Security Tokens Are the New Crypto – But You Probably Can’t Afford Them

(Bloomberg) -- It was only last year that startups launching new digital currencies were raising ever larger sums through initial coin offerings, giving investors who hadn’t bought Bitcoin when it was cheap a chance to get in on the crypto craze. Then the main U.S. stock market regulator ruined the party, as it stepped up enforcement of its ruling that most ICOs were in fact securities that had to be registered with it. Now a bunch of startups are taking a different approach, asserting that they’re playing by the regulator’s rules by offering what they call security tokens. They’re marketing security token offerings, STOs, as the next hot crypto thing. They’re also pitching their wares only to the rich.

1. What happened to ICOs?

First, they raised a ton of money -- over $21 billion in 2018, according to CoinSchedule.com, a crypto market tracker. Then, a lot of the people who shelled out that money lost a lot of it. Monthly investments in ICOs peaked at $5.8 billion in June of 2018 before falling to one-tenth as much in December as prices of many tokens tanked by 90 percent. In part, that reflected the general bursting of what looks to have been a cryptocurrency bubble, as Bitcoin and other digital currencies re-enacted the fast up and faster down of the e-commerce market crash.

2. What else was going on?

Regulators were catching up. The U.S. Securities and Exchange Commission in particular went after a number of coin issuers, reaching settlements that generally required that they register as a securities offering and offer refunds to investors. Most ICO promoters said their coins were so-called utility tokens, which buyers could use in services provided by their business, and so weren’t securities. The SEC disagreed, finding that nearly all of the coins they examined weren’t necessary to running the issuer’s networks. Instead, investors bought them hoping to make a quick buck.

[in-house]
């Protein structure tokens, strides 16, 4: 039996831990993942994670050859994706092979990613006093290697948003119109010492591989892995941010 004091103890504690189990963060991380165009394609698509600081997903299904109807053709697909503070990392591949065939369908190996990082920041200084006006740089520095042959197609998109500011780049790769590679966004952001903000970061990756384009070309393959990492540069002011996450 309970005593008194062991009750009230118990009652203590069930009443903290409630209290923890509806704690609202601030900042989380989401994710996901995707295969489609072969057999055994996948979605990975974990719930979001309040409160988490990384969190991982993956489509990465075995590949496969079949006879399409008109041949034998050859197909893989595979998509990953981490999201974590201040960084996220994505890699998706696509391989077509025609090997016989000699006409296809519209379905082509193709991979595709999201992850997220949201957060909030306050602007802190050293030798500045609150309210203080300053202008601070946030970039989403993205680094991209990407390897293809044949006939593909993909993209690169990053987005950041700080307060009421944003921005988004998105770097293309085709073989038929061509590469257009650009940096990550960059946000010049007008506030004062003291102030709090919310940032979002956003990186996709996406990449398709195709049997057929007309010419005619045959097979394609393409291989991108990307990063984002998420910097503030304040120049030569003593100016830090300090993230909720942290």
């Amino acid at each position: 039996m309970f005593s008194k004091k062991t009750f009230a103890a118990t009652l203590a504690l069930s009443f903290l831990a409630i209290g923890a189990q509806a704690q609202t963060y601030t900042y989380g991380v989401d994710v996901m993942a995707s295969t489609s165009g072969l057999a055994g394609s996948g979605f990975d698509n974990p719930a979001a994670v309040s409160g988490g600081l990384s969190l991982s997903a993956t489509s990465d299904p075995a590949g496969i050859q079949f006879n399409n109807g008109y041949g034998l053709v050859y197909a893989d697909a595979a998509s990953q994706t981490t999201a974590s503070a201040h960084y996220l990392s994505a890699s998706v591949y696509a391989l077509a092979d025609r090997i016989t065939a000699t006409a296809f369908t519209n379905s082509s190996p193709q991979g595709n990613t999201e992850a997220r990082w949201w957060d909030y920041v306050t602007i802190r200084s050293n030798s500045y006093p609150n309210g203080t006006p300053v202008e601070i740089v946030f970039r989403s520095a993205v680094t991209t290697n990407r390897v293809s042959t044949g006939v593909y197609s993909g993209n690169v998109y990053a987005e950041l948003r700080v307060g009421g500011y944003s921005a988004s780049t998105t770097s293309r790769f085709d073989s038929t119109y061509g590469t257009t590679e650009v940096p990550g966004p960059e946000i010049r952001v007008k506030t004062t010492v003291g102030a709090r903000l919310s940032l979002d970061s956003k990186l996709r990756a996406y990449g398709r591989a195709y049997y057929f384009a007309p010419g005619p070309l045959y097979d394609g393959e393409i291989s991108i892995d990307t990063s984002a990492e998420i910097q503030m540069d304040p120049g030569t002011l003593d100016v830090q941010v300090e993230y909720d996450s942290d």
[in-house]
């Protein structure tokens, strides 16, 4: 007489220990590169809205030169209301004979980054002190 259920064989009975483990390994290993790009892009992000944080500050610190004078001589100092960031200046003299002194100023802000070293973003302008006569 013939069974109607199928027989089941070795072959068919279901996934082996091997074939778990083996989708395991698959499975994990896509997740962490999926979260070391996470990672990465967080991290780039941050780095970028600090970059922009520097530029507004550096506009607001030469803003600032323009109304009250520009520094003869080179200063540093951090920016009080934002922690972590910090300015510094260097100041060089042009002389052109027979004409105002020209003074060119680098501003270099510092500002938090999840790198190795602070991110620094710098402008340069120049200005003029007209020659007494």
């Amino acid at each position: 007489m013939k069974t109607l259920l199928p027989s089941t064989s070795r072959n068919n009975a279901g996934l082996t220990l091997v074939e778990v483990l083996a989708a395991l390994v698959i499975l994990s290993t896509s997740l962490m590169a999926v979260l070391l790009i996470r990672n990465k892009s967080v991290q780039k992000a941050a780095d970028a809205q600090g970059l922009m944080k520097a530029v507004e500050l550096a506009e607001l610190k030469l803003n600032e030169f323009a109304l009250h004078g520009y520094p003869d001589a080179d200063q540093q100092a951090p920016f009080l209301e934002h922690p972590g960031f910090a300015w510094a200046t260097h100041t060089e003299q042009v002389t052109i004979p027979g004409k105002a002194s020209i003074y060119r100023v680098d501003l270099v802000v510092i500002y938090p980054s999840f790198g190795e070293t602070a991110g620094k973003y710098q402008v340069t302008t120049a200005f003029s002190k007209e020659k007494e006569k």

3. So what’s a security token?

It’s a virtual unit of currency, much like Bitcoin and its competitors. But where Bitcoin’s often-volatile value is entirely dependent on the price people are willing to pay for it at any given moment, security tokens are often promoted as being tied to actual assets, such as equity in companies, real estate or debt. Holders can even receive dividends. (They’re also sometimes called "digital securities,” in part to avoid the controversies that have grown up around ICOs and other crypto tokens.)

Security Tokens Are the New Crypto – But You Probably Can’t Afford Them

4. What difference does that make?

Crucially, issuers of security tokens acknowledge being subject to securities laws, and they design their offerings to fit within them. Specifically, they work within provisions of the Securities Act of 1933 that allows limited issuance to accredited investors, that is, those who are well to do. According to Autonomous Research, there were two STOs in 2017 and 25 last year; it projects 87 in 2019.

5. Why would a startup go this route?